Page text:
If you’re experiencing a heart attack (and not too much time has passed since symptoms began), the medical team will begin what’s called reperfusion therapy to re-open the blocked artery. You may be given clot-busting medications, or you may undergo cardiac catheterization to open the arteries with a tiny hollow catheter that balloons open the affected artery. A stent is then placed to hold the artery open.
Once you are stabilized, your heart’s overall function will be evaluated to help with treatment decisions. Your medical team will evaluate whether there’s significant hardening (atherosclerosis) in any of the other coronary arteries that may require heart bypass surgery or balloon angioplasty and stent placement. Most important, you will be started on an aggressive program to reduce your risk of future heart problems.
Why attacks happen
Heart attacks happen because atherosclerosis, which occurs when cholesterol and debris build up in the walls of the arteries serving your heart, narrow the arteries so the heart muscle doesn’t receive adequate blood supply. When this happens, you may feel chest discomfort or pain (angina pectoris) as a warning that a heart attack is imminent.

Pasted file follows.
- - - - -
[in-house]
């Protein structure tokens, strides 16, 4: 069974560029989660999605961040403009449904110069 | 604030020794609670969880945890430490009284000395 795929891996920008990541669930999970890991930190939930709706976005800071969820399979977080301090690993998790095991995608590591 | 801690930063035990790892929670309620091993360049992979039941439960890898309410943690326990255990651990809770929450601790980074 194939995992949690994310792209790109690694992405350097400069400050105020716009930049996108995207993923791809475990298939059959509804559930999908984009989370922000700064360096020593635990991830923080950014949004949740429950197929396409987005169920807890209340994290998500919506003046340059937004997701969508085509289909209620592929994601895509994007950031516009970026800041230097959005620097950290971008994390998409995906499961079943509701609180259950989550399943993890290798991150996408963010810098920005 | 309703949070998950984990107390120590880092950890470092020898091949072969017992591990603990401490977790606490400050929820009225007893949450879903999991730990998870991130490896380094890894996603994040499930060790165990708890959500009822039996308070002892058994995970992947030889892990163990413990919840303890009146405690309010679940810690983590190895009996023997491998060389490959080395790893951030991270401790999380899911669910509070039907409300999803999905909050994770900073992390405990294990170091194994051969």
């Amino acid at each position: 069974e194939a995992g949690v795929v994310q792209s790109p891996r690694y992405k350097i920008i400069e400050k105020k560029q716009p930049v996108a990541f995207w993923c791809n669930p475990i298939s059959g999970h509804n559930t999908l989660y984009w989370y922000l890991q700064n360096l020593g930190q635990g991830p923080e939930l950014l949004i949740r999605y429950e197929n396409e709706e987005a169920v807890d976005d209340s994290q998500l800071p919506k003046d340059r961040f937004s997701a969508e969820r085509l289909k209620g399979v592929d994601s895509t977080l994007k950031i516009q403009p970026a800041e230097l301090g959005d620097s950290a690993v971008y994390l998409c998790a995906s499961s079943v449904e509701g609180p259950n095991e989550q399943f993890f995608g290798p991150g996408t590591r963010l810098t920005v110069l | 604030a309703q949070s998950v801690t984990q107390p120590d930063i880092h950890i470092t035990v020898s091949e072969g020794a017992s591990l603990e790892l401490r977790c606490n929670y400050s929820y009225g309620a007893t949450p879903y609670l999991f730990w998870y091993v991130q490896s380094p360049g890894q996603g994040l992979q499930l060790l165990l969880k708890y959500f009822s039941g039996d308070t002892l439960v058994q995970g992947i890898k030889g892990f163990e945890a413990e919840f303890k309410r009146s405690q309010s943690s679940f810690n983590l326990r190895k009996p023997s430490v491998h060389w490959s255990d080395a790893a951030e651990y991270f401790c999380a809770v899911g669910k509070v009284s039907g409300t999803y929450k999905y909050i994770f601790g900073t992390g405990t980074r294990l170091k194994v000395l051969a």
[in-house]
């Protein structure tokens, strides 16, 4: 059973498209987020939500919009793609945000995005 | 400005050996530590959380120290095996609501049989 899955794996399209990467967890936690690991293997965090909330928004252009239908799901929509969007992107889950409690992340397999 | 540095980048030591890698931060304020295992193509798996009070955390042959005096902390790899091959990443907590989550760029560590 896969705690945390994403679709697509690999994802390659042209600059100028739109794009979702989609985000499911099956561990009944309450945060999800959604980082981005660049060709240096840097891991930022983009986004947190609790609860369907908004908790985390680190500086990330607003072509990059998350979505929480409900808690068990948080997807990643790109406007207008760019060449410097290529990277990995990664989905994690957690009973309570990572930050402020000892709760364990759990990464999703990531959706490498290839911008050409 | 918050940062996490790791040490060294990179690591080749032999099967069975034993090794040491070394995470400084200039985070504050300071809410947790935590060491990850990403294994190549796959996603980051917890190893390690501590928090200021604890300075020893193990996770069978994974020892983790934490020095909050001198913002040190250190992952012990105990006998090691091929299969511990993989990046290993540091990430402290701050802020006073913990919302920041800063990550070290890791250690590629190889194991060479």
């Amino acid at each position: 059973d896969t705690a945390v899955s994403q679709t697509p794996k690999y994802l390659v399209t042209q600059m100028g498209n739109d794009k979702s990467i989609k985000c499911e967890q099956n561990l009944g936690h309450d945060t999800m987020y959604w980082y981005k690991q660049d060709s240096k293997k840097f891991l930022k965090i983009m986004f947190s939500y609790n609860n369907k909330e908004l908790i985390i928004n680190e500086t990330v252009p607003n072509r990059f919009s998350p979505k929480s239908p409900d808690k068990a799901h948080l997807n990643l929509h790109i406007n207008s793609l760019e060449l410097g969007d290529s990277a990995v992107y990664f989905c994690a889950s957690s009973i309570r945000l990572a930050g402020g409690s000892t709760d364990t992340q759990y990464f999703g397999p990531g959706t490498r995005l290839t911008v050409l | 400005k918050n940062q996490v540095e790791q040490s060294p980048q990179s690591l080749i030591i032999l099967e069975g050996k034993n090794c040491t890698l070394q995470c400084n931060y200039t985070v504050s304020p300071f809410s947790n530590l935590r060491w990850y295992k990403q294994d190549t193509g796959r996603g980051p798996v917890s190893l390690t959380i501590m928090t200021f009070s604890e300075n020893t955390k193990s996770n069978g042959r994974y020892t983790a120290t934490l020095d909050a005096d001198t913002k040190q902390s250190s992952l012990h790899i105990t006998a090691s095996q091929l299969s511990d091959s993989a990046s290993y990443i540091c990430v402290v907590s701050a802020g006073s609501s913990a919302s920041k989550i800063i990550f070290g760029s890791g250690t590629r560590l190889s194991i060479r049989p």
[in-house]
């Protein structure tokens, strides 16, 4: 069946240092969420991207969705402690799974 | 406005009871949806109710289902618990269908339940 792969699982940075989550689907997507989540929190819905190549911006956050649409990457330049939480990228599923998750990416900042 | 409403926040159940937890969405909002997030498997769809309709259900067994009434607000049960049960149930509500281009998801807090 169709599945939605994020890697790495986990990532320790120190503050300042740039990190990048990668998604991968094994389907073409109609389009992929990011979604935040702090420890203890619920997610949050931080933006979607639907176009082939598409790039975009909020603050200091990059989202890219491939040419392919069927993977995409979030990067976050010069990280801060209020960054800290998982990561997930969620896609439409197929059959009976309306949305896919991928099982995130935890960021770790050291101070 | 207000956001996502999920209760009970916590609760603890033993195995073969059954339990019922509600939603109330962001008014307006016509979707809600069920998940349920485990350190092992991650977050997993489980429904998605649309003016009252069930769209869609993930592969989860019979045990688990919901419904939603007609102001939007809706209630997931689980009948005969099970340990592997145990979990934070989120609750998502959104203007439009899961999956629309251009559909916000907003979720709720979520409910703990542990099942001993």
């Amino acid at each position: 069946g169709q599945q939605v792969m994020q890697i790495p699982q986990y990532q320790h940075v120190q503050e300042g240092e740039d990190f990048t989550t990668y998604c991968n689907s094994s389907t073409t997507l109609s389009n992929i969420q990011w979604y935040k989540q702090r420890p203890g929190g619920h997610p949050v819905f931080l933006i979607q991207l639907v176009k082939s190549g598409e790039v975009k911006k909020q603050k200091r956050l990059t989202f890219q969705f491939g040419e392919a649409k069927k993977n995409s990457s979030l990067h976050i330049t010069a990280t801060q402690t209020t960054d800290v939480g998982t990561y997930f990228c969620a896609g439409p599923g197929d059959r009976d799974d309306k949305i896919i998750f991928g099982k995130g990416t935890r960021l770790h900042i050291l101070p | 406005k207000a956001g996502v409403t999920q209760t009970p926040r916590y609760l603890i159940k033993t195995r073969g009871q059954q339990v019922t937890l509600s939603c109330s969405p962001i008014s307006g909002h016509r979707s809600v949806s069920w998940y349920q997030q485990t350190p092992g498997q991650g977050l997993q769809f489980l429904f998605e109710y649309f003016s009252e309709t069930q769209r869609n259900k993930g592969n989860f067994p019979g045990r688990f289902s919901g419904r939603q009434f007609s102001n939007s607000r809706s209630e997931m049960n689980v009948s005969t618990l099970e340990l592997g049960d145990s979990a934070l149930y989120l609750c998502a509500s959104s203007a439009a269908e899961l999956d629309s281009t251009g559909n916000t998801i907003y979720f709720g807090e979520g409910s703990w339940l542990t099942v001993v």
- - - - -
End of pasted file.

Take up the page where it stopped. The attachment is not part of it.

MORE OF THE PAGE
These buildups are called plaques. When one of these plaques ruptures, a clot forms over it. If this clot closes off the artery completely, a heart attack occurs.
In the hospital, you’ll learn how to prevent a second heart attack by slowing the progression of atherosclerosis. You’ll likely begin taking aspirin (unless you’re allergic to it) and perhaps blood-thinning and cholesterol-lowering medicines (such as statins) and others.
If you have high blood pressure or diabetes, your healthcare provider will want to begin aggressive treatment immediately. If you smoke, you’ll be advised to stop. Learning how to deal with stress will become important, as will regular aerobic exercise. Ideally, you will be enrolled in a cardiac rehab exercise program.
Recognize heart attack
You can’t survive a heart attack unless you can recognize when it’s happening. When asked, most people describe a chest-clenching, dramatic “Hollywood heart attack” as the typical myocardial infarction, the medical term for acute coronary syndrome. But experts know there’s no such thing as a sudden heart attack—they’re years in the making, and they may give signs and clues along the way that you’re at risk for one.
Chest discomfort is the most common symptom; it’s often described as pressure, fullness, burning or heaviness. Patients often say, “It wasn’t really pain. It was just something that I knew shouldn’t be there.”